You also may have a loss of identity because as a high-functioning codependent, you are more outwardly focused than inwardly focused.

You can also run into burnout because there is only so much we can over-function, over-give, over-do, and over-feel.

Last, but not least, trying to control the outcomes of other people is futile and often leads to frustration. For example, I would get mad if the people I tried to help did not take my advice.

Their distress caused me distress, and I could not understand why they wouldn’t follow my advice to fix their problem and alleviate their stress. (And consequently, mine.)

Resentment and emotional exhaustion take a heavy toll on our relationships.

(For a quick checklist of these traits, download the guide to get a sense of whether you are a high-functioning codependent.)

The Cost of High-Functioning Codependency On Others

When you are an over-functioner, you can take a perfectly functioning person and turn them into an under-functioner.

I am not blaming you, nor am I talking about strategic incompetence (where someone pretends to be incompetent to get you to do everything for them).

The truth is, if you need everything done a certain way, or if you are quick to do things, other people stop offering to help.

They do not want to do it wrong, and they do not want to be rejected.

Rejection can look like saying, “I’m good, I got it covered.” Hearing this after every offer of help can become frustrating for people.

When you are a high-functioning codependent, you do not have heart-centered relationships. You are managing people and your relationships, and being managed does not feel good. It is unnecessary and demeaning and also robs people of their sovereignty and autonomy.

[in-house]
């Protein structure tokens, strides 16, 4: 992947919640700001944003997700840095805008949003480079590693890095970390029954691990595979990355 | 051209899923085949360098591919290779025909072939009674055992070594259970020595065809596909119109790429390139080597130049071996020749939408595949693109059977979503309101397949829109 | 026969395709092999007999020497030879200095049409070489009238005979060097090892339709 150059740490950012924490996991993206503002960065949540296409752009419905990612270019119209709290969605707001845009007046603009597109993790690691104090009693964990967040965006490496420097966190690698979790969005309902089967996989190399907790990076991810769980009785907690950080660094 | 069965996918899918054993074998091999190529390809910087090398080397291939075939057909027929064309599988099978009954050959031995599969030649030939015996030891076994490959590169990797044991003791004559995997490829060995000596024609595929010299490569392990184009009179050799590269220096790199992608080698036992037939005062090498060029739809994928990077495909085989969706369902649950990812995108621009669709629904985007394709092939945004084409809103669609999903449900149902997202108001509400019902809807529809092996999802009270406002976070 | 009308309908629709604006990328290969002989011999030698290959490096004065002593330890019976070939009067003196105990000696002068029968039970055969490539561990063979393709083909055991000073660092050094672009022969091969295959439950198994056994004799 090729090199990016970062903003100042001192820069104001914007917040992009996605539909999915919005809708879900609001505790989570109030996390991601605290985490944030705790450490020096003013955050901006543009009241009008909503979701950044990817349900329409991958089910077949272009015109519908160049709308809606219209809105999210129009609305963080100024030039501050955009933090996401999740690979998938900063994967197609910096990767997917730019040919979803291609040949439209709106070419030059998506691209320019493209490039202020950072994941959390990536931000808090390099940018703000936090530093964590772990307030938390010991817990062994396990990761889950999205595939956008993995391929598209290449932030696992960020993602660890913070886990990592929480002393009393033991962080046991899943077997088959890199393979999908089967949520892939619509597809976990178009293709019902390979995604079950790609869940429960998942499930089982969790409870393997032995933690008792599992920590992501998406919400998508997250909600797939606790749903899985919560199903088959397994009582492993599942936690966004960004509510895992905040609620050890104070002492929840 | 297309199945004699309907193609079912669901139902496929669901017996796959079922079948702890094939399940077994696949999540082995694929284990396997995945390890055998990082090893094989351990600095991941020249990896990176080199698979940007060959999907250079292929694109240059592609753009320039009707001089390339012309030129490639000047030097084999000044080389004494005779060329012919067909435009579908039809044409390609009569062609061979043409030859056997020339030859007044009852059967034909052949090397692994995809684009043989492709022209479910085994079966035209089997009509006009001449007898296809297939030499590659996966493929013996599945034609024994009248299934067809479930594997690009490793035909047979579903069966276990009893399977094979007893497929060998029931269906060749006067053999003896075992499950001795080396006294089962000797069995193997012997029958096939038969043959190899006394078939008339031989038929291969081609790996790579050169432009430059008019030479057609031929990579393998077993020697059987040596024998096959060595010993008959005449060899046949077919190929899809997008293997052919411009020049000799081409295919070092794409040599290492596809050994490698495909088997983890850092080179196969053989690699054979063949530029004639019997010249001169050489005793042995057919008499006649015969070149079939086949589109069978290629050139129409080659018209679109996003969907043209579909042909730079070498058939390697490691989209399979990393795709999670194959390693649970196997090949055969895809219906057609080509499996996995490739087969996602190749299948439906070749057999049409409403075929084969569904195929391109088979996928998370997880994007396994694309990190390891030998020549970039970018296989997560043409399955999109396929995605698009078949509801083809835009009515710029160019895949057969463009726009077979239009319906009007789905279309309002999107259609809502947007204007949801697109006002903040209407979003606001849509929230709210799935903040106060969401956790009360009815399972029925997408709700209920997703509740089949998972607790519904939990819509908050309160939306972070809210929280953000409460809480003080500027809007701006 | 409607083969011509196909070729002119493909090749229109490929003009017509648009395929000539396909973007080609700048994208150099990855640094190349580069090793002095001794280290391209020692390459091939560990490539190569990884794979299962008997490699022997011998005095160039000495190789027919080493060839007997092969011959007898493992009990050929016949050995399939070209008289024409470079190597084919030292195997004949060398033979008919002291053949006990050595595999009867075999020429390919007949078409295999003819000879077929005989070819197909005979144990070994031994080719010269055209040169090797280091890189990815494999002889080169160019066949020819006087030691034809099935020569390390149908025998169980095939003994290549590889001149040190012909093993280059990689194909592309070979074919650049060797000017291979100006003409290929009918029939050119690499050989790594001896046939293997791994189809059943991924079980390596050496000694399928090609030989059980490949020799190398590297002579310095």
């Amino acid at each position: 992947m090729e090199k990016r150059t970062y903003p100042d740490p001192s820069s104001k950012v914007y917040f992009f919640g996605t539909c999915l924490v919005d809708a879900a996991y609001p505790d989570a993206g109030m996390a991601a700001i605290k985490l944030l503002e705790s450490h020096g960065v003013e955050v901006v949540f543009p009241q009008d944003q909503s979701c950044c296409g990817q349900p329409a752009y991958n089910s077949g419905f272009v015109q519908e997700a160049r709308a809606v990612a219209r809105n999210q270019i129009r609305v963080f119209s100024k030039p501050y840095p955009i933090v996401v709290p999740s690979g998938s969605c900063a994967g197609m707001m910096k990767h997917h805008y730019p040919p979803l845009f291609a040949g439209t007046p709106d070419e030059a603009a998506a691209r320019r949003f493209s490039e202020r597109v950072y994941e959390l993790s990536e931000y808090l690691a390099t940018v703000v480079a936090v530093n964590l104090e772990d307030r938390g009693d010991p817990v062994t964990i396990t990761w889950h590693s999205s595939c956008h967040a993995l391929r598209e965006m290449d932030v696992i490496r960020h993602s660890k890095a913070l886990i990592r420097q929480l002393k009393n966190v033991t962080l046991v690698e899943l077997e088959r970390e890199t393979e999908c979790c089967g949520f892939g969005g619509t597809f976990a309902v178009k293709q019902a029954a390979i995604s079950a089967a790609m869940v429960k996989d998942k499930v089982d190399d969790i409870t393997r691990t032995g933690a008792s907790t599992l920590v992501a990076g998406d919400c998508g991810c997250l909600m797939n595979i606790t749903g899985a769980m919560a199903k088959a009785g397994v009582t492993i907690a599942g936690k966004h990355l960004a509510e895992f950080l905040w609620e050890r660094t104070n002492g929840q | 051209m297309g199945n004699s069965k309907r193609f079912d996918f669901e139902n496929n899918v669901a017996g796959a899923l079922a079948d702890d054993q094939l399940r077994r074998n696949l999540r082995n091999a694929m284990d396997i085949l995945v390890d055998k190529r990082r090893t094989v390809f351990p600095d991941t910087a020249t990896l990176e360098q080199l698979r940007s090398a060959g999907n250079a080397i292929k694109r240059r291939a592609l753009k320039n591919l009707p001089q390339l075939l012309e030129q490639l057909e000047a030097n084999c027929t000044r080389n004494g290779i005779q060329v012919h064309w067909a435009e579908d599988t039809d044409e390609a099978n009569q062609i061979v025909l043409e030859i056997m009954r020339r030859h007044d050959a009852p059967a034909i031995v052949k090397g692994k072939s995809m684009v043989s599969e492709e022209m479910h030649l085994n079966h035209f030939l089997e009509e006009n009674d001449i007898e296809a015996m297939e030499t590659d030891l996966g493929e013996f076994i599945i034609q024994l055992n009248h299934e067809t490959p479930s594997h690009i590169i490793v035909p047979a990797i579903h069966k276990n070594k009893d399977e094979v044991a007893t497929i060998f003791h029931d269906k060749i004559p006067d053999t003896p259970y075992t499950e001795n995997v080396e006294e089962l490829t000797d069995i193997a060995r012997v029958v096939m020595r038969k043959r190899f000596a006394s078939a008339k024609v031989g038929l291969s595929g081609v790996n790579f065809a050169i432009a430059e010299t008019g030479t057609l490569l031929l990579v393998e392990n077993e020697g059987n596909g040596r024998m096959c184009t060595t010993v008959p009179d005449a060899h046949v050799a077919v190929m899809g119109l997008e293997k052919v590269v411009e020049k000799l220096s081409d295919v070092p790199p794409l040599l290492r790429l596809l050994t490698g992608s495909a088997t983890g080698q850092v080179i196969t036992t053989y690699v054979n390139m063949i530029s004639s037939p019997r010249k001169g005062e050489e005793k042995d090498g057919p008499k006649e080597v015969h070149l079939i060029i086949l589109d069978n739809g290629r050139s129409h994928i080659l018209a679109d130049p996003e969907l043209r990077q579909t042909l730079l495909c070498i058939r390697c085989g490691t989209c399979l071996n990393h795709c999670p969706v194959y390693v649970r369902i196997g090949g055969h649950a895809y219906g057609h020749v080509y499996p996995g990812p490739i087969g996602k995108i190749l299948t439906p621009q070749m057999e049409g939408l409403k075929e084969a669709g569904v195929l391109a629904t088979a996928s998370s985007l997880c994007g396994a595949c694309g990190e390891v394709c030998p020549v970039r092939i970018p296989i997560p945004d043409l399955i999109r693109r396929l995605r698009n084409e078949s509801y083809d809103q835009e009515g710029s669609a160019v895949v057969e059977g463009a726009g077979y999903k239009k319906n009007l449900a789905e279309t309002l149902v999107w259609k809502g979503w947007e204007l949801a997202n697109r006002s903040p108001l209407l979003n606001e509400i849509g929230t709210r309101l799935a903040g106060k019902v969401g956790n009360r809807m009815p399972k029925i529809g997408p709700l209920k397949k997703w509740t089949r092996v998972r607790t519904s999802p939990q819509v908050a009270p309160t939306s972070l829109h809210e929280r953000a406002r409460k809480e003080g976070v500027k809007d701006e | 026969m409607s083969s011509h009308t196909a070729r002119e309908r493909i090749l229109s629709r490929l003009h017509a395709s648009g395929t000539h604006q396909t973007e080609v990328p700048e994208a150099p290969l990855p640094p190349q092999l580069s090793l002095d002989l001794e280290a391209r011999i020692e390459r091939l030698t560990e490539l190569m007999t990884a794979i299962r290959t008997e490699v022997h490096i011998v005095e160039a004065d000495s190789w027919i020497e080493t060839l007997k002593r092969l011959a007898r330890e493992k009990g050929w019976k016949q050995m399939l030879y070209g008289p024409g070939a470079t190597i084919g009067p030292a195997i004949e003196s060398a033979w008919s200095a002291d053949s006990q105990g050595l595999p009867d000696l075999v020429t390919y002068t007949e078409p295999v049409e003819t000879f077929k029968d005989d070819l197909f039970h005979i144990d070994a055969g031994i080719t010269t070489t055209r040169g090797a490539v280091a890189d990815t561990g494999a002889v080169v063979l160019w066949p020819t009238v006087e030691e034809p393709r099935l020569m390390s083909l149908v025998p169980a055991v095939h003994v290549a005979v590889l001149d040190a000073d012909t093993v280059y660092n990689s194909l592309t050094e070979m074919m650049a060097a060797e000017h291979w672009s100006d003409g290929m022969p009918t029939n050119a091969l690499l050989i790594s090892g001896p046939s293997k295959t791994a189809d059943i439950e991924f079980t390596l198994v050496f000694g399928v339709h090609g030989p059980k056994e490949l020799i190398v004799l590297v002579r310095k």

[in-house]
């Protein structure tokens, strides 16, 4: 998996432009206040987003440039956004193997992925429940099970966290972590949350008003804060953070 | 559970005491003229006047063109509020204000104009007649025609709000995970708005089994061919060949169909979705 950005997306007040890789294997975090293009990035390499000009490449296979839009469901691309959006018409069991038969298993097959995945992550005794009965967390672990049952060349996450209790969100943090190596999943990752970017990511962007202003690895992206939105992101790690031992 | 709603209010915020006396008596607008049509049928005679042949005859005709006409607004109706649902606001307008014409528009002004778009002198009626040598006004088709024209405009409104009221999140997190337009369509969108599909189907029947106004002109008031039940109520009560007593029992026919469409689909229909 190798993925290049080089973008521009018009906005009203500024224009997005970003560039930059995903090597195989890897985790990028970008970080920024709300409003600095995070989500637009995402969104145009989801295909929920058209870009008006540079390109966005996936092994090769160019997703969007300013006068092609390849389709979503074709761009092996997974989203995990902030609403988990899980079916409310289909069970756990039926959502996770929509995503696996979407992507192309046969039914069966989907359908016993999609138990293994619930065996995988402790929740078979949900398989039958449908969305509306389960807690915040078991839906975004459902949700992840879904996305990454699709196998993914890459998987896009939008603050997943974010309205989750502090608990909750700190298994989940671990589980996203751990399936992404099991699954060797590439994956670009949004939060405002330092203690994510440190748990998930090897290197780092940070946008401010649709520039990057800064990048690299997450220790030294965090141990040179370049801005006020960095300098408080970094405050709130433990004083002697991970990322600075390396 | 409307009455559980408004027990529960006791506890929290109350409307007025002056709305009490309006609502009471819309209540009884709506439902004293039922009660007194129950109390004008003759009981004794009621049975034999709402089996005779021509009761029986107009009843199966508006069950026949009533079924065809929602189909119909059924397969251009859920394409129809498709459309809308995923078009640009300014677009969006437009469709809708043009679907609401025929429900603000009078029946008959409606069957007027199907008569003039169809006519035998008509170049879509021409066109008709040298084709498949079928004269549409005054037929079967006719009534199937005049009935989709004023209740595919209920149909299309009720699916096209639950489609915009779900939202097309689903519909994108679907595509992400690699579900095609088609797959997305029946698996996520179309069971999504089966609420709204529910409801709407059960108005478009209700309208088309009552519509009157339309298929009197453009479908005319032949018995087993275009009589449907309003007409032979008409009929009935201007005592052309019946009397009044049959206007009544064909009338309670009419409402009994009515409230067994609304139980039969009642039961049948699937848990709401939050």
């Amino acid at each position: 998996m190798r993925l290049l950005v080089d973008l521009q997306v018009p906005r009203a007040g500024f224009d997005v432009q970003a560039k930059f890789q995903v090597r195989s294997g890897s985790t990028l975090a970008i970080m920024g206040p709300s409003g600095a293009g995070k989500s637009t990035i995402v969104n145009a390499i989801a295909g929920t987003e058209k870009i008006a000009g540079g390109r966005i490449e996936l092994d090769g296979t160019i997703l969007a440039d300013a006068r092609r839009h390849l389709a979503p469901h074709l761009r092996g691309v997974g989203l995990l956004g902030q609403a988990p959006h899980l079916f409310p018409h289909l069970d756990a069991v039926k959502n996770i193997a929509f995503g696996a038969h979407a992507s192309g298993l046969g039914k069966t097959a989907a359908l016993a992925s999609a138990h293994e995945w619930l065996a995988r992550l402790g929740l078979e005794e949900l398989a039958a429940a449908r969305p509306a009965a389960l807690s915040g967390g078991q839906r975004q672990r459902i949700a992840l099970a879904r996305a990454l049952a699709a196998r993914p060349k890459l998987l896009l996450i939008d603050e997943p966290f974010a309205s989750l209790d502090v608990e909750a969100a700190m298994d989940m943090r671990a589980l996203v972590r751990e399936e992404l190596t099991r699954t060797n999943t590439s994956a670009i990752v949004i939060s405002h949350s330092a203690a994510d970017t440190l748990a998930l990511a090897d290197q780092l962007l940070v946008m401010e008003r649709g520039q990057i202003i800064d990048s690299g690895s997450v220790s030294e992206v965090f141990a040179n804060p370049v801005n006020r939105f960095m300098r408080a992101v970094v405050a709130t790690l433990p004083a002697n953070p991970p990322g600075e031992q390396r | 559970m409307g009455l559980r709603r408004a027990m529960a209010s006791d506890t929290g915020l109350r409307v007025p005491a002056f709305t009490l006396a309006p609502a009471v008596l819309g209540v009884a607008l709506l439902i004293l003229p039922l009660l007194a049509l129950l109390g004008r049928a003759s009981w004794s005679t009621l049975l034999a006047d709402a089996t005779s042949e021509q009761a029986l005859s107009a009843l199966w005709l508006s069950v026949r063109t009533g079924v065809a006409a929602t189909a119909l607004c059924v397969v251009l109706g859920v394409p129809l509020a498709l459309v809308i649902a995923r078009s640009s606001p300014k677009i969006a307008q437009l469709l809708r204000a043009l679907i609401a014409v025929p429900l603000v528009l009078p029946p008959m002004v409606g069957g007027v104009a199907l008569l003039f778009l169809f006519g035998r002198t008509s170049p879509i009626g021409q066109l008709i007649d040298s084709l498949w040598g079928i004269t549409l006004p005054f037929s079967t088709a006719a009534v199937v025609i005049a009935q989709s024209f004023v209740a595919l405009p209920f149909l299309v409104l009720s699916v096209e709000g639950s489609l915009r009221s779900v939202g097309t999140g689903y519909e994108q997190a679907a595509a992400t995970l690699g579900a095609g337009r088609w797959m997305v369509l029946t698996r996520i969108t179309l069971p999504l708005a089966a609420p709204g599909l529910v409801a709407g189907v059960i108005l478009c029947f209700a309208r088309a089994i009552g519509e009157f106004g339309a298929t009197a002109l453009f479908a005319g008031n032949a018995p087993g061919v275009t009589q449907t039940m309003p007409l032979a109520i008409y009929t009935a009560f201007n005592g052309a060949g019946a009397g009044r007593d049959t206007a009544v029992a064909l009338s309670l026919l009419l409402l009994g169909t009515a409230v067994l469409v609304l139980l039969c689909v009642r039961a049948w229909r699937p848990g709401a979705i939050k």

Why Does This Matter?

You might be wondering why you should care about over-giving in this way, especially if you were praised for it throughout your life.

One reason is your relationships are probably not as good as they could be.

You may feel endlessly exhausted and less than appreciated, too. Even when people are appreciative, it is like they can’t be appreciative enough because the giving comes from a disordered place.

If we give to maintain control, or to stay in someone’s good graces, we are not giving from a place of love.

I am not pointing the finger at anyone- because I have been here. A lot of this is unconscious behavior, but becoming aware of it is how we change it and begin to recover. (Which is why I am writing a whole book on this!)

Recovering from High-Functioning Codependency

The degree to which my life changed for the better once I recovered from high-functioning codependency blew my mind.

I would not have been able to be in a relationship with someone like my husband had I not recovered. And we are going on 25 years, happily married.

Vic did not need me to manage him because he was incredibly high-functioning on his own. This was a rude awakening for me, but it was also a huge relief to finally be with someone as capable (or more) than me.

Previously, I felt like I was alone in the Sahara Desert, chugging along, working like a beast, creating amazing careers…but I was also bone tired and wanted someone capable of caring for me. I wanted a relationship with mutuality and interdependence, but I did not trust anyone enough to create those things until I met Vic.

The relief I experienced when I realized it was safe to be vulnerable and to let someone do something for me was enormous.

In the beginning, Vic wanted to “scoop me up” in NYC and drive me back to New Jersey, which made no sense. It was quicker for me to walk to Penn Station and grab a train.

When I told my mother, she said, “Why are you denying him the pleasure? He wants to come scoop you up. Let him.”

I remember thinking, Oh yeah, maybe I could NOT manage the efficiency of him scooping me up. Maybe I could just effing enjoy what it feels like to have someone want to go out of their way for me.

I’m getting choked up recalling this because recovering from high-functioning codependency was truly life-changing. It enabled me to receive Vic’s love in a way I couldn’t have before.

If this episode resonated with you, I have good news: this is a preview of my upcoming book coming out later this year, and I have a follow-up episode coming next week on how you can liberate yourself from these disordered behaviors. 👀

Remember to download the guide for a checklist of high-functioning codependent behaviors to see where you’re at with this.

Let me know your thoughts on high-functioning codependency over on Instagram (@terricole) or in the comments. I love hearing from you!

I hope you have the most amazing week and as always, take care of you.